[TUHS] The Elements Of Style: UNIX As Literature
bakul at iitbombay.org
Sat Nov 7 01:18:52 AEST 2020
On Nov 6, 2020, at 7:06 AM, Larry McVoy <lm at mcvoy.com> wrote:
> On Fri, Nov 06, 2020 at 05:37:25PM +1100, Greg 'groggy' Lehey wrote:
>> On Friday, 6 November 2020 at 0:04:28 -0500, John Cowan wrote:
>>> On Thu, Nov 5, 2020 at 8:41 PM Larry McVoy <lm at mcvoy.com> wrote:
>>>> I click but I mostly live in terminal windows. Which are all 80
>>>> columns because that's the right width (I can go on and on about
>>> Aw, c'mon. You're going to tell us that the number of punch holes
>>> that IBM could fit on a punch card in 1928 that was exactly the size
>>> of the dollar bill used in the U.S. from 1862 to 1923 so that it
>>> could be stored in a mechanical cash register is miraculously the
>>> Right Thing when it comes to reading monospaced text on a screen?
>> I think you're jumping to conclusions. The importance of 80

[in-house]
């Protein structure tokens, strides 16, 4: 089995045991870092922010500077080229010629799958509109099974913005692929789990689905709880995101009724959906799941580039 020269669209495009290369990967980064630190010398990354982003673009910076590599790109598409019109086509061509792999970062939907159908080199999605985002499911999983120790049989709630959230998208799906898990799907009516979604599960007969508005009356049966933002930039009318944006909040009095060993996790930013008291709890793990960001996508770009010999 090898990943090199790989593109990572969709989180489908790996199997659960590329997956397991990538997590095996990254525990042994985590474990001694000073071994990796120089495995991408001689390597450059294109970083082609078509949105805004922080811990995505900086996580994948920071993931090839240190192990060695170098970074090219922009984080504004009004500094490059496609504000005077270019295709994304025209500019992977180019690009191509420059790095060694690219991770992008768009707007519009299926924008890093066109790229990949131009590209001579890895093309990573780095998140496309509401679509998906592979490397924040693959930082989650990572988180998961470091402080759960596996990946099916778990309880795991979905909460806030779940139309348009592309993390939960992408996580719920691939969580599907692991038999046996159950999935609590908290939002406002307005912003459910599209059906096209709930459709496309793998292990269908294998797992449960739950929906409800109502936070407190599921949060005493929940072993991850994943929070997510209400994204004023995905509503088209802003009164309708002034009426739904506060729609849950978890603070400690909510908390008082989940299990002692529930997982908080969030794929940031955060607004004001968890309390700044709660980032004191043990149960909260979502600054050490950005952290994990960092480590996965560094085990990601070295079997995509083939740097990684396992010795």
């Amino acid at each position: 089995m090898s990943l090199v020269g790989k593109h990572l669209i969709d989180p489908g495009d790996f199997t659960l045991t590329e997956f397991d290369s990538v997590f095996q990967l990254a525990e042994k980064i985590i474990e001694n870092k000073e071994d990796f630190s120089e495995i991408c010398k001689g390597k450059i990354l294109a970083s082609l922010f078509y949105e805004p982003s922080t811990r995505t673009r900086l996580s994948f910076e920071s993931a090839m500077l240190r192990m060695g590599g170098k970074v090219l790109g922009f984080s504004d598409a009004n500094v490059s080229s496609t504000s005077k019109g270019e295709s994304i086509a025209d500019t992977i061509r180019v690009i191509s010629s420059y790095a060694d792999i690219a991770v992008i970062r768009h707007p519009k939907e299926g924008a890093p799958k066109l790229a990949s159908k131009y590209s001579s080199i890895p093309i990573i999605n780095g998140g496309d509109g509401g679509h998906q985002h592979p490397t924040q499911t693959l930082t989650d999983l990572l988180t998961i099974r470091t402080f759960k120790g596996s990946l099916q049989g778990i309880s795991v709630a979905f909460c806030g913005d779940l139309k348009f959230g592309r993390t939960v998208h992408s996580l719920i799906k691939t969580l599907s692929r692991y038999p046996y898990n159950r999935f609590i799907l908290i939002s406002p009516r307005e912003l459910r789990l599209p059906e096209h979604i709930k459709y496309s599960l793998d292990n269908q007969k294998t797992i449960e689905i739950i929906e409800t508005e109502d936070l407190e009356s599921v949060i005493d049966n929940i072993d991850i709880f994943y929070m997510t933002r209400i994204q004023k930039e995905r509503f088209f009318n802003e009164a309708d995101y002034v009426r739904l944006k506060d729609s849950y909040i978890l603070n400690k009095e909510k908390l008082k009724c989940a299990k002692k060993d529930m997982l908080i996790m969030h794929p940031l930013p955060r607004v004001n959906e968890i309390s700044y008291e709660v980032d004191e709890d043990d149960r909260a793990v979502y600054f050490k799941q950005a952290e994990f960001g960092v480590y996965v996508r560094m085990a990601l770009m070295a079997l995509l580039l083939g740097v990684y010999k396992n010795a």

>> characters (for small values of 80) is that it's a comfortable text
>> width for human eyes.
> Exactly this. I'm a very fast reader, easily 2-3x the average. I read by
> running my eyes down the middle of the page and get the left and right
> from peripheral vision. It's super fast but it doesn't work when you
> get much bigger than 80 columns.
> Even if you read normally, the wider it is, the more back and forth your
> eyes do so less is more.
> It's also why I'm fine with smaller screens, I tried the giant apple
> displays and found that those required head movement along with eye
> I'm lazy.
In Acme almost always I use variable width font but I still adjust column
width to 80 (for a monospaced font). That way on a full screen on MBP
I get a number of regular width columns and one narrow one which I use
to keep my to do list or to note key points. 80 columns is a compromise
that allows one to make better use of the screen real estate. I format text
or comments in narrower columns so that you can read straight down
instead of zigaziing down. Switching columns implies switching context.
Lazyness is the mother of invention!
Not sure what this has to do with "Unix as Literature"!
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